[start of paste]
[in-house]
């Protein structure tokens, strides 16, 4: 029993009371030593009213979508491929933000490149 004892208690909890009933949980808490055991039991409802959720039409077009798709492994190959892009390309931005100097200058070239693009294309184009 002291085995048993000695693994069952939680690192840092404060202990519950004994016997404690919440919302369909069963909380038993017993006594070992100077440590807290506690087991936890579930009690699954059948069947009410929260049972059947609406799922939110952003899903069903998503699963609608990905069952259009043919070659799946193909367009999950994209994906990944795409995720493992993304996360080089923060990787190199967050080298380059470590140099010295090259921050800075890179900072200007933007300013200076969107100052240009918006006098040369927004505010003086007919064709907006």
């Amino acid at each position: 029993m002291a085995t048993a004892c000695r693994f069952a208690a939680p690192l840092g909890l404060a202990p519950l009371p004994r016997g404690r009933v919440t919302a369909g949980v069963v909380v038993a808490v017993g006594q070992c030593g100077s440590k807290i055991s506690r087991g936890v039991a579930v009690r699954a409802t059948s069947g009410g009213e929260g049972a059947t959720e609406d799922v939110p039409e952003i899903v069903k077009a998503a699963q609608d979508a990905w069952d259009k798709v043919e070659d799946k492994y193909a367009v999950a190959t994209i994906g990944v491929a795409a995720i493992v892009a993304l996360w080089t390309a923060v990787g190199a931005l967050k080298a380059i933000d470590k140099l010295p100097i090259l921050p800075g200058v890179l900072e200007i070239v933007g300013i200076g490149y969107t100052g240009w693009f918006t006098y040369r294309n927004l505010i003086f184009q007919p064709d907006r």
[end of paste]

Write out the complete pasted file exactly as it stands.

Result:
[in-house]
């Protein structure tokens, strides 16, 4: 029993009371030593009213979508491929933000490149 004892208690909890009933949980808490055991039991409802959720039409077009798709492994190959892009390309931005100097200058070239693009294309184009 002291085995048993000695693994069952939680690192840092404060202990519950004994016997404690919440919302369909069963909380038993017993006594070992100077440590807290506690087991936890579930009690699954059948069947009410929260049972059947609406799922939110952003899903069903998503699963609608990905069952259009043919070659799946193909367009999950994209994906990944795409995720493992993304996360080089923060990787190199967050080298380059470590140099010295090259921050800075890179900072200007933007300013200076969107100052240009918006006098040369927004505010003086007919064709907006």
């Amino acid at each position: 029993m002291a085995t048993a004892c000695r693994f069952a208690a939680p690192l840092g909890l404060a202990p519950l009371p004994r016997g404690r009933v919440t919302a369909g949980v069963v909380v038993a808490v017993g006594q070992c030593g100077s440590k807290i055991s506690r087991g936890v039991a579930v009690r699954a409802t059948s069947g009410g009213e929260g049972a059947t959720e609406d799922v939110p039409e952003i899903v069903k077009a998503a699963q609608d979508a990905w069952d259009k798709v043919e070659d799946k492994y193909a367009v999950a190959t994209i994906g990944v491929a795409a995720i493992v892009a993304l996360w080089t390309a923060v990787g190199a931005l967050k080298a380059i933000d470590k140099l010295p100097i090259l921050p800075g200058v890179l900072e200007i070239v933007g300013i200076g490149y969107t100052g240009w693009f918006t006098y040369r294309n927004l505010i003086f184009q007919p064709d907006r």